Net fishing has been around for ages. They were initially designed for hunting fish. After all, fish is one of the most widely-eaten types of meat across the world.
Fishing nets did not need to be gentle until people started petting fish. Many aquarium owners care about the well-being of their fish. Often, they find themselves stuck with methods that were created for hunting fish and not caring for them.
That brings us to the question, are fishnets safe for fish? To answer this query, we need to understand fish themselves a little better.
Are Fishnets Safe For Fish?
Things To Know About Fish
Fish have a unique build. Human beings across time have barely taken the time to understand how to handle fish better.
The culture of hunting fish has obliterated any empathy towards fish for the most part. This is changing as more people choose to keep fish as pets.
But are nets good or bad for fish? Well, you will be the judge. Here are a few surprising but essential facts about fish that can help us understand how to handle them better.
1. Fish Have Feelings
While we may not have the capacity to read expressions on the face of a fish, studies have sown that fish like people have pain receptors.
Not only do they experience pain, but fish have also been seen to express joy, fear, and playfulness. That is why dolphins are said to miss their caretakers and visitors in large aquariums.
Due to large amounts of fishing over the years, fish have grown to fear nets. During moving and transportation, fish are caught by nets creating anxiety around nets.
That is why fish squirm and scatter when a net is introduced into an aquarium.
2. Netting Injures Fish
Fish are delicate creatures. Aquarium fish – they are often smaller – are often at risk of suffering injuries during chasing and netting.
Nets can inflict abrasions and cuts and may also injure fin rays, damage and remove scales. Another aspect is that nets tend to tamper with the protective mucous layer that covers fish.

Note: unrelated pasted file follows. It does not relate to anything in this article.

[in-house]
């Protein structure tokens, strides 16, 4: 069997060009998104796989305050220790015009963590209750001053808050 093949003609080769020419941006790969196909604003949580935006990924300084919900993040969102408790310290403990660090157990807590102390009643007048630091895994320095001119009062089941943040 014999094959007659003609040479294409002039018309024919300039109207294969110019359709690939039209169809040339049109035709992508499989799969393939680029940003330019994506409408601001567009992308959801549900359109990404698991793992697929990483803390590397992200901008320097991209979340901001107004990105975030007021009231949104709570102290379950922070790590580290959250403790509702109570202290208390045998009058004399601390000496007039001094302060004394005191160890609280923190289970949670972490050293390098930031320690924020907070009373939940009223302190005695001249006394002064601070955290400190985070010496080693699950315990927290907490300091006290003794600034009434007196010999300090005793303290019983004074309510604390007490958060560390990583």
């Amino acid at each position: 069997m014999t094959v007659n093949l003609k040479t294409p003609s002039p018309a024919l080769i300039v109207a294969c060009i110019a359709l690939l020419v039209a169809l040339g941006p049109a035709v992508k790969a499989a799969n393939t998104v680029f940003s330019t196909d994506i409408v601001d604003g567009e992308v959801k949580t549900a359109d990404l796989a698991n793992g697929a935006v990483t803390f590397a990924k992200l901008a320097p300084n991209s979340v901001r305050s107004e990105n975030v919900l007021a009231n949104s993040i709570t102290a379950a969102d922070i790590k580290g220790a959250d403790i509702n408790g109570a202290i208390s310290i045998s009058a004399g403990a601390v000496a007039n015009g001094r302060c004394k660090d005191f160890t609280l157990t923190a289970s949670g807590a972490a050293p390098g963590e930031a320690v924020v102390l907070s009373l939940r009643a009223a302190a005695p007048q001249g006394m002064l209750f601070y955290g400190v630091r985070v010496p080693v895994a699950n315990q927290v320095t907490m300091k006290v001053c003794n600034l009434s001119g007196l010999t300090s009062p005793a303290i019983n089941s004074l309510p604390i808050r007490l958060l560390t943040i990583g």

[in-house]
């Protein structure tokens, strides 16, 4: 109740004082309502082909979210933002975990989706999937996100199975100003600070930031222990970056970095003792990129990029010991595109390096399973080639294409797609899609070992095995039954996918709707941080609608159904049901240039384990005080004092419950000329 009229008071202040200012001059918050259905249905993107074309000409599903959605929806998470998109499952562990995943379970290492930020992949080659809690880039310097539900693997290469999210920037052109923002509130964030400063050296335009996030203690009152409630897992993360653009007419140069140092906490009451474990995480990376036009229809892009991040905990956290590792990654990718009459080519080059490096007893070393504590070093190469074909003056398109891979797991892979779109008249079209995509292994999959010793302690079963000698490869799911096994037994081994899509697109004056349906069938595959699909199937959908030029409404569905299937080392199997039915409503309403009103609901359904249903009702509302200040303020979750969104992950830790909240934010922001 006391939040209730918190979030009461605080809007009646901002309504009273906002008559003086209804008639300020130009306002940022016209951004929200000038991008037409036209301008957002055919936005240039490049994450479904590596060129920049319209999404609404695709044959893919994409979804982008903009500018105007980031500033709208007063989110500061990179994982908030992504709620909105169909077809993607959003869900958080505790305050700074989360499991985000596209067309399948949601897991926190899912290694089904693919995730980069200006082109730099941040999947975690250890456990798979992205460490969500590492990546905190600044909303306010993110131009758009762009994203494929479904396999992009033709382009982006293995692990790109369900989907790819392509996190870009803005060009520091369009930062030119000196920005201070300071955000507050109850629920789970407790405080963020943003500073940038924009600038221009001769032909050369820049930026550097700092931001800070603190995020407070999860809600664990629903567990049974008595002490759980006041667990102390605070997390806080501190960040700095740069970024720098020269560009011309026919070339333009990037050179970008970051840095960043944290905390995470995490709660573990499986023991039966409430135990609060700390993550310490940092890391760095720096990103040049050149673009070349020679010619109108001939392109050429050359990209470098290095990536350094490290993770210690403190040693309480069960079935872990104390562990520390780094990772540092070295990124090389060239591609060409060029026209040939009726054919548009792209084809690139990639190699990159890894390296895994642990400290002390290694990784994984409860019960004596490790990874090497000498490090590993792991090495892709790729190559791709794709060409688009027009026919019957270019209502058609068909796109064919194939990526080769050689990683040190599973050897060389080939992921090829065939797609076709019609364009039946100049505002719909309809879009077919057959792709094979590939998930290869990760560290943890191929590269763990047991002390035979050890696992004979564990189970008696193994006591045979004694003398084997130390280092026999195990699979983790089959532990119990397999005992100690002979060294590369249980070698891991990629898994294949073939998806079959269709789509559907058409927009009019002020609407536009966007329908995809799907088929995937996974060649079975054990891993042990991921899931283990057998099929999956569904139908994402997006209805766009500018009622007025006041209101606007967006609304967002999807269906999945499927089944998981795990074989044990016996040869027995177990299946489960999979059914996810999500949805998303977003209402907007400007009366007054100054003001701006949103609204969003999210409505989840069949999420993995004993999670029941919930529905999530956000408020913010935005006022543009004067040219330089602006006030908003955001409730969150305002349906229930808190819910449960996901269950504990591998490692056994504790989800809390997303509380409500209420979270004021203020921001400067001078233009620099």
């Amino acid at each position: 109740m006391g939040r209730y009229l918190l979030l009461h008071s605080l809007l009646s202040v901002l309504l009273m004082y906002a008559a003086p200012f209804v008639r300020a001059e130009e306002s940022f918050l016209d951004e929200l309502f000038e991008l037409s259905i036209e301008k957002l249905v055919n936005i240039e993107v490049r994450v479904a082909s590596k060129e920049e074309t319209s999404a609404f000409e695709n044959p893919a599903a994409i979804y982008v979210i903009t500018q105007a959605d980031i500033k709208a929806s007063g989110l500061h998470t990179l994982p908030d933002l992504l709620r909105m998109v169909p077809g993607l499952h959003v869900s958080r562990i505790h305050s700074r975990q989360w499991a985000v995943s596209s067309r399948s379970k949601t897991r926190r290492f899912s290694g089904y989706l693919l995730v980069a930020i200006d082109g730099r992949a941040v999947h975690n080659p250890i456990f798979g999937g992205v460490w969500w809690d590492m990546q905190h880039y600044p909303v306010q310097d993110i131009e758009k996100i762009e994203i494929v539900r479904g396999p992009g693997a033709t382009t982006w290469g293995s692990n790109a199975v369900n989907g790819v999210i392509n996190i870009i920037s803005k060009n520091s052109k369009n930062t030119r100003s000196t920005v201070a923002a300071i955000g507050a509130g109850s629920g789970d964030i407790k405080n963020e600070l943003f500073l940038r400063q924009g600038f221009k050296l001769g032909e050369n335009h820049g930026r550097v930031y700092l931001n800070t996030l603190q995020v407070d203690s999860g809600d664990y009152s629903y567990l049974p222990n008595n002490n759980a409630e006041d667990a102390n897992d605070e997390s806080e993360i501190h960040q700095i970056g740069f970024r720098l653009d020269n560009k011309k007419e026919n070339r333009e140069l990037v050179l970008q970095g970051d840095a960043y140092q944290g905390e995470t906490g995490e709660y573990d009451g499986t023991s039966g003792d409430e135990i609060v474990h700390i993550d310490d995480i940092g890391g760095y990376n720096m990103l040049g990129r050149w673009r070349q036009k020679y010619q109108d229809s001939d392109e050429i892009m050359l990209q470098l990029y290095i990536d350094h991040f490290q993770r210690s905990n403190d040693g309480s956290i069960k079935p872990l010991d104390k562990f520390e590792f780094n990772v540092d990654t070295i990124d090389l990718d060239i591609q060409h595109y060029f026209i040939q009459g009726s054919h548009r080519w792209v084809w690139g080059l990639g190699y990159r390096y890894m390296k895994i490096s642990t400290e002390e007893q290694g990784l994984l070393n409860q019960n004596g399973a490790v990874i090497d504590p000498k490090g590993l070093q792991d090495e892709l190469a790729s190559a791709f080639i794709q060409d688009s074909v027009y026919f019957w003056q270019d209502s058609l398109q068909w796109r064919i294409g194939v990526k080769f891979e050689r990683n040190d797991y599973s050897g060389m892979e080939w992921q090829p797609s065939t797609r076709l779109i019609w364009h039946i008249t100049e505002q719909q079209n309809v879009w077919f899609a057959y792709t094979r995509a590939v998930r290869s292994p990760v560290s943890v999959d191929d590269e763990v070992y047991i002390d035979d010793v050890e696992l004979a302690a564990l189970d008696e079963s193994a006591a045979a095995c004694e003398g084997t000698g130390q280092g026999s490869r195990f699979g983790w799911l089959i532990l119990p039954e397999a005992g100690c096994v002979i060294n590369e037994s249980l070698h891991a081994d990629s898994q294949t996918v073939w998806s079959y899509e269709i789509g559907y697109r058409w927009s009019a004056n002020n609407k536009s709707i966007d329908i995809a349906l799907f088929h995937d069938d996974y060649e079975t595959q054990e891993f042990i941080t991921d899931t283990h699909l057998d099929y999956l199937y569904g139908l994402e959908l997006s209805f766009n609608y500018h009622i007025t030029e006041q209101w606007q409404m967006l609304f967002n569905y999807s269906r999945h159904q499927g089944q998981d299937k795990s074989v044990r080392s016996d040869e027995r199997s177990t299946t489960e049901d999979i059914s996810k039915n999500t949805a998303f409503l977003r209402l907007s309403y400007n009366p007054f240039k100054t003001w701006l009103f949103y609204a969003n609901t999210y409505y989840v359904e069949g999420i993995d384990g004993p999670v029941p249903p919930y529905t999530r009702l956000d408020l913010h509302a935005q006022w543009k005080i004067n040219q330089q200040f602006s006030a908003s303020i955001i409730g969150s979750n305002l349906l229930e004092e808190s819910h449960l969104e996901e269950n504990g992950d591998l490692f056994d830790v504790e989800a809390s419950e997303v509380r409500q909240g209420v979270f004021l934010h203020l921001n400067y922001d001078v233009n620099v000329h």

The mucus on a fish's body is vital to its survival in water. Avid anglers and hobbyists know that fish are slimy. This is all thanks to the protective layer of mucous that protects its body.
The skin of the fish produces this slime. It serves many purposes, including protection against bacteria and streamlining in water movement.
Keeping the mucoid cover healthy is an essential aspect of caring for your fish. You do this by avoiding practices that put their bodies at any risk of getting infected.
The process of netting fish is detrimental to the health of your fish, reducing their life span. This is thanks to the many injuries they can sustain in the seemingly simple process.
3. Fish Eyes Are Sensitive
In many species of fish, the eyes protrude from their heads. That means that the eyes are the first thing likely to come in contact with the net during nettings.
Well, what’s the big deal? Fish's eyes do not have a protective lid – like humans. That makes them vulnerable to injuries compared to other parts of their body.
Fish in tanks and aquariums are known to injure themselves when they bump into obstructions. The netting process is often a chase and capture situation.
That means that the eyes are likely to get caught in the bustle and get injured. A condition known as pop-eye is common among recently netted fish.
That often leads to infection that leads to blindness and quite often death, which is another reason not to net fish.
Is There A Better Way?
Catching fish using nets is detrimental to the overall health of your fish. Understanding the likely issues you might be causing is an excellent step in the right direction as a tank/aquarium owner.
There is indeed a better way of catching your fish without causing them any harm. Our company came up with an innovative fish trap that is perfectly safe for use in the aquarium.
The bubble fish trap is a magnet-operated or hydraulic suction trap that uses bait to attract fish into the trap. It works by floating up once the fish is inside the trap.
It’s the easiest and safest way to trap fish in an aquarium, and as a bonus, there are no water parameter changes with using the trap. They come in a variety of sizes that you can pick from, depending on your needs.
Caring for fish is easy if you follow the proper guidelines. Steering clear of practices that threaten the well-being of your fish will help improve their health over time.
Change how you perceive your fish and understand the personalities of the species in your tank. That will help you care for them better.
Fishing nets are common practice, but that doesn't mean that the narrative cannot be changed. Try our bubble fish traps today. You won’t regret it.
Note: Check back often as we are always adding new products to our store.